Doctor Sleep review

The movie falls a little flat in the third act when they arrive at the Overlook. It started to feel like one of those made-for-Youtube fan made sequels. I get that they had to reference the movie since more people are familiar with it than the novel, but they could’ve just done it with brief flashbacks.

The last 30 mins or so are absolutely amazing and kudos to Flanagan for pulling it off. Ewan McGregor does a great job as an adult Danny Torrance and Rebecca Ferguson captivates as Rose the Hat. The film sets a great tone with some stunning visuals and the score completely grabs you. How much you enjoy this film really depends on what you want out of it. There’s practically no gore here and no cheap jump scares. What you’ll get though is expert filmmaking from someone who you can tell really loves the source material he’s pulling it all in from.

In terms of how the film emulates the Kubrick film in both continuation and in style, it does make several referential callbacks yet only sparingly and manages to tell a solid story about good triumphing over the wicked. As Dan develops his way through past tragedies and alcoholism, it gives his character more of an edge that comes from the scars his father and other disturbing beings left on him. The cinematography and shot composition is the most imitative of Kubrick’s visual language, although the digital cinematography can’t help but make the film lack that special glow that made Kubrick’s movie so creepy (the dark shades and colors are effective enough though).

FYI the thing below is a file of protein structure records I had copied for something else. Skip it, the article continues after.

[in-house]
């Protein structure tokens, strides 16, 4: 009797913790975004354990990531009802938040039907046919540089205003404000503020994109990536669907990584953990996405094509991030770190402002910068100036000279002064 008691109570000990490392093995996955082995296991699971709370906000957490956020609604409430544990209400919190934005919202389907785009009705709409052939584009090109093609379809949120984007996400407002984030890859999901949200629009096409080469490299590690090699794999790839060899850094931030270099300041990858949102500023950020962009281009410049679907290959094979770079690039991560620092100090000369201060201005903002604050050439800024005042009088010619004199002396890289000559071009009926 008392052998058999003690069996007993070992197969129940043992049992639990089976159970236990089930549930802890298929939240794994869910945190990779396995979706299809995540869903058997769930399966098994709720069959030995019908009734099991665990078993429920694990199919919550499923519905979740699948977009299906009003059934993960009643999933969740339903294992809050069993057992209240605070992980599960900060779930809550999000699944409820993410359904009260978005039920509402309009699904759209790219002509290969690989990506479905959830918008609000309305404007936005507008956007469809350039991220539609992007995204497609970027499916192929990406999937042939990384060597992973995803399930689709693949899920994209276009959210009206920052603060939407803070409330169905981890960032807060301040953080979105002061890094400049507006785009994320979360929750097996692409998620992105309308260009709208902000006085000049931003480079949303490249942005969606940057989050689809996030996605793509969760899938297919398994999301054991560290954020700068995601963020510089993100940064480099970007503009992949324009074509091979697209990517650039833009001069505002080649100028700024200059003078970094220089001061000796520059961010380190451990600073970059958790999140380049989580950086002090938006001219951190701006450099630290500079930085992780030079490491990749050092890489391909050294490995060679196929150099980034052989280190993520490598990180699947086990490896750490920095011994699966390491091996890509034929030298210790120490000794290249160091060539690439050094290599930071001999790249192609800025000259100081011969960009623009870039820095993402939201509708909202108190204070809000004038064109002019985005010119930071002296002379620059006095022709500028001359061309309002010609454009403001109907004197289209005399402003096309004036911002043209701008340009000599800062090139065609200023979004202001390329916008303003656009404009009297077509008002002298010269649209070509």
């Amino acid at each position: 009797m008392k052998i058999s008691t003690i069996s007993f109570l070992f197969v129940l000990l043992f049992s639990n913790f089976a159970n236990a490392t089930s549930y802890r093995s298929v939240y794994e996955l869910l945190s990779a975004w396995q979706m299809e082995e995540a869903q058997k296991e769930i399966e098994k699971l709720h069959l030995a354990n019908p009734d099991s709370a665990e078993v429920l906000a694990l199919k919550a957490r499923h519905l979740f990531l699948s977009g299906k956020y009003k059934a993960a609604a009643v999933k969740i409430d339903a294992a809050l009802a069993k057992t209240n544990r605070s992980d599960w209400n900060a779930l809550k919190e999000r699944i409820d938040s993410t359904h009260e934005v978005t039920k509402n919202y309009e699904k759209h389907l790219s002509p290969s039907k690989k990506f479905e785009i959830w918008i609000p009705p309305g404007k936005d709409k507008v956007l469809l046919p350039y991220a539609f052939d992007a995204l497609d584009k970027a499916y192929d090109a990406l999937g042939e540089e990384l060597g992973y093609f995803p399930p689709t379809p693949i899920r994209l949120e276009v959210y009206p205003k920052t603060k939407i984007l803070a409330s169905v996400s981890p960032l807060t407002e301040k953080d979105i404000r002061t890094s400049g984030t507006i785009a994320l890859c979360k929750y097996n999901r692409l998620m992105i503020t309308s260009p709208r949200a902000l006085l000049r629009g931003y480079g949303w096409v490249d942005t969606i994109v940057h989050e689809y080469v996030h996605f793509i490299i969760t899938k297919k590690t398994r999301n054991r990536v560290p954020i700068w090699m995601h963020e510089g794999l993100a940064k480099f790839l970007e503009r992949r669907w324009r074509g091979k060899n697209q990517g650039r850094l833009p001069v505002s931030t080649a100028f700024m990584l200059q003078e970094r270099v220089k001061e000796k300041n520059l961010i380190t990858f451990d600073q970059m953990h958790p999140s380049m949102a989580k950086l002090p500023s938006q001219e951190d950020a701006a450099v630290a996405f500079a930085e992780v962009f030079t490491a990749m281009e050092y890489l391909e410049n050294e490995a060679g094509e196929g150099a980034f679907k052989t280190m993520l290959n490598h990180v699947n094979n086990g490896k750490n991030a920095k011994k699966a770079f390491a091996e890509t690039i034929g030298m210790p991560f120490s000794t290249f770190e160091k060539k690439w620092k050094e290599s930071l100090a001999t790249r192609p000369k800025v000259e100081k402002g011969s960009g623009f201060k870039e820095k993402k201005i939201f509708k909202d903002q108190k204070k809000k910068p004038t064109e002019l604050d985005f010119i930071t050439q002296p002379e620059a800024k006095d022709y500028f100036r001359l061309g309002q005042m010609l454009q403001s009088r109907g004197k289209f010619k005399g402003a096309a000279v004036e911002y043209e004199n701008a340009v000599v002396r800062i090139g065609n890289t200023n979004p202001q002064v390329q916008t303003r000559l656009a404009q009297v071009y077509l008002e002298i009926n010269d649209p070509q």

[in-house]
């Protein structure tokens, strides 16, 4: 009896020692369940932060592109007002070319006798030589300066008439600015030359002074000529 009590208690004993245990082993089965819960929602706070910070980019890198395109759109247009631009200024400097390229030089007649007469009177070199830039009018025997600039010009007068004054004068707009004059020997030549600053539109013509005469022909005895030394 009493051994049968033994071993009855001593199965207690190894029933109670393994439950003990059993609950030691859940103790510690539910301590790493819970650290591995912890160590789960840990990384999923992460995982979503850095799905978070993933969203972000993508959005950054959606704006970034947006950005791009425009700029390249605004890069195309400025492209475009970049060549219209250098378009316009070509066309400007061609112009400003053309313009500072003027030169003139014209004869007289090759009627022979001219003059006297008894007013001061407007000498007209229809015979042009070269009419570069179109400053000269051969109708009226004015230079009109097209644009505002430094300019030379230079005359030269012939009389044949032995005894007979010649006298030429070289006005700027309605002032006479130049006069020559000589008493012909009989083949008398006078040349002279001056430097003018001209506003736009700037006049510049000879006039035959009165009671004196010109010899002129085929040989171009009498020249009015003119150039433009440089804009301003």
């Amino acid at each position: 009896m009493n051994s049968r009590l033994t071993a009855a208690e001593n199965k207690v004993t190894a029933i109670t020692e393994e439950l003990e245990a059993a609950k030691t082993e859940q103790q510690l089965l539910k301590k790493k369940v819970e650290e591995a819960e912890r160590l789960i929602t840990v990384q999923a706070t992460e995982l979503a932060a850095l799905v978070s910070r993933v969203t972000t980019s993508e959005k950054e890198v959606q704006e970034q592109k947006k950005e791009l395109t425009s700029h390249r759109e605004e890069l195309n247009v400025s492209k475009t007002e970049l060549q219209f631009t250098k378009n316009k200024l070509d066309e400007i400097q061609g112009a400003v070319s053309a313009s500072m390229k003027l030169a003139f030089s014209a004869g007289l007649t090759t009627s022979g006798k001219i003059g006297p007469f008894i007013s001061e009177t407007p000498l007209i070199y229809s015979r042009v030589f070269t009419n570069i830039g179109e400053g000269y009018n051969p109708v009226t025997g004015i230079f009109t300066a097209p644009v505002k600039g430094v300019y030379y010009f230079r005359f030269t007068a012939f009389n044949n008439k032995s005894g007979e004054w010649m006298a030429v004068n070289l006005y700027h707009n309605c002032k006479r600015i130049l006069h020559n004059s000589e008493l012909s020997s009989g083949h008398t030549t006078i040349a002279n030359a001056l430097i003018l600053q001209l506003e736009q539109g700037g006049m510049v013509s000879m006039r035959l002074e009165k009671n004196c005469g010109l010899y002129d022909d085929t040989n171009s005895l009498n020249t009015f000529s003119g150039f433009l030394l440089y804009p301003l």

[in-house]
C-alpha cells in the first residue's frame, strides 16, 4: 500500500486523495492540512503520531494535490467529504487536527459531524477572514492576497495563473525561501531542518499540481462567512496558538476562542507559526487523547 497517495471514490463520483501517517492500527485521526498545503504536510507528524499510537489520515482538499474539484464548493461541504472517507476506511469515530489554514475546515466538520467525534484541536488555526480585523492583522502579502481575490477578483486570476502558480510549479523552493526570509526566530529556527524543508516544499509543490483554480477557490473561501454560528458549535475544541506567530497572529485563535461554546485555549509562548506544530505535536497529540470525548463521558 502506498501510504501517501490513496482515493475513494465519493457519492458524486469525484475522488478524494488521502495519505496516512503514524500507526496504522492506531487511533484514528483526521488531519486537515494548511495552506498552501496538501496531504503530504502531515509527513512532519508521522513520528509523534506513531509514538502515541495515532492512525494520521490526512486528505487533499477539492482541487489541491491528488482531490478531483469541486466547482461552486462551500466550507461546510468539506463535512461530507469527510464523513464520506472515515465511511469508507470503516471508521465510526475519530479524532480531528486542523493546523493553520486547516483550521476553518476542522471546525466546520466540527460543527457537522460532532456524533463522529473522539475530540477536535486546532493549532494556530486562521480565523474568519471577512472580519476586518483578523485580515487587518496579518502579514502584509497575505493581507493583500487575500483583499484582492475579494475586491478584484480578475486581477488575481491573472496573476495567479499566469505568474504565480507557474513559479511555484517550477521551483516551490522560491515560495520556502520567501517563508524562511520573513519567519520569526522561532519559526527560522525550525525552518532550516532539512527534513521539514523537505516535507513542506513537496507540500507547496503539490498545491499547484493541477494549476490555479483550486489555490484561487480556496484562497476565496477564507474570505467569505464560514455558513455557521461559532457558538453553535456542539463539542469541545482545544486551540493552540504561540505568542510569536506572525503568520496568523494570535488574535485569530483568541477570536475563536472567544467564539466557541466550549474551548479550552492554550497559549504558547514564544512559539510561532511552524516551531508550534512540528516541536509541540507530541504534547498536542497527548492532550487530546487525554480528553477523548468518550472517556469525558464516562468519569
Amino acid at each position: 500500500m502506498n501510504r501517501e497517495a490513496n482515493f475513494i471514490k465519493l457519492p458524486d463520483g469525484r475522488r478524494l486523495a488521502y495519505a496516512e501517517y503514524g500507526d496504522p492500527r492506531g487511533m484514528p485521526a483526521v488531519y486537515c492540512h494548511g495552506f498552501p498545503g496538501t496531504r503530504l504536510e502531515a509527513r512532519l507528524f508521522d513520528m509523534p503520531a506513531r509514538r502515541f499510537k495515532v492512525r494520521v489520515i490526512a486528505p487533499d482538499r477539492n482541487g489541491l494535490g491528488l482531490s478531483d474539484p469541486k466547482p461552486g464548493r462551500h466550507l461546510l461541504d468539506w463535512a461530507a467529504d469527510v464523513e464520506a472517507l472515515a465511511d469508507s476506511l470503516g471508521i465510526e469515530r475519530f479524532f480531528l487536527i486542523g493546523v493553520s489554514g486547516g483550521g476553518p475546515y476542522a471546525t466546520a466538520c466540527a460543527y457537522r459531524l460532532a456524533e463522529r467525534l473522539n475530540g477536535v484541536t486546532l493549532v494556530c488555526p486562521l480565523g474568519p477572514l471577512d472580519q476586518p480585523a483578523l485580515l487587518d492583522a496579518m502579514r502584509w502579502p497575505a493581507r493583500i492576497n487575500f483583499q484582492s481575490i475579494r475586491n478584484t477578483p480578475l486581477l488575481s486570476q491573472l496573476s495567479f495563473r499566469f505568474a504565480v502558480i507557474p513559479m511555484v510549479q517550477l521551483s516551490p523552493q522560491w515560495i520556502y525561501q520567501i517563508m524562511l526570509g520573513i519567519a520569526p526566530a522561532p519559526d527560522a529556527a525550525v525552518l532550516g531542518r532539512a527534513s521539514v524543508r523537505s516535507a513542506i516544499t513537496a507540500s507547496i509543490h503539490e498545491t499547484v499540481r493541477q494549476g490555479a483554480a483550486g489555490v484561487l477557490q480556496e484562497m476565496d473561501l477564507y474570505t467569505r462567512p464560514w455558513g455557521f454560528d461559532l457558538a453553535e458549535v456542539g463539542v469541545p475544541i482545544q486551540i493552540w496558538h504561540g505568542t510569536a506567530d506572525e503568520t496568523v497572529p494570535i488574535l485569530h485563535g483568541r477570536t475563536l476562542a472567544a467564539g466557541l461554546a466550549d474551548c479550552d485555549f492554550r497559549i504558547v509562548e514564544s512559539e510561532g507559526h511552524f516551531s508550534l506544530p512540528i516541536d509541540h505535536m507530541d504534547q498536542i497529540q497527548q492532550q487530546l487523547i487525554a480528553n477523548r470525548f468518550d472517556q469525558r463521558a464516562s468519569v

I find Kubrick’s The Shining to be one of the most overrated films of all time and a terrible adaptation to the book, not very scary at all, and very worthy of it’s Razzle Nominations in 1980. This has been a year full of decent to good Stephen King movie adaptations but Doctor Sleep is the best one of the year, without a doubt. Doctor Sleep is actually one of the best Stephen King adaptations ever made and the best since The Green Mile in 1999..20 years ago. The Shawshank Redemption still being the best though, in my opinion.

With only one writer in the director, we get a helpful streamlined narrative. Flanagan devotes fair amounts of screen-time to his three leads in order to establish them, but the first act focuses on Dan and his journey to normalcy before the second act introduces him to Abra. We only see him and the True Knot for the first half, but we do get to meet Abra as a little girl when her Shine first surfaces, but she becomes a key player once she hits thirteen and the cult seeks her essence. This is actually for the benefit of the narrative so we can follow Dan first as he establishes his normal life and his friendship with the unseen Abra, keeping him the main focus before it becomes about him, Abra and their battle against the True Knot. Flanagan stays pretty faithful to the novel like he did with “Gerald’s Game”, but does change up moments during the story especially the ending which actually gives closure to Dan and has a cheeky implication if you’ve seen “The Shining”.

The most surprising and impressive thing this film manages to do though is combine both elements of King’s novel as well as Kubrick’s film, and be its own film at the same time. It’s something that sounds nearly impossible but this film managed to pull it off brilliantly. No it’s obviously not as good as The Shining, but it’s definitely a worthy sequel.

Leave a Comment

Your email address will not be published. Required fields are marked *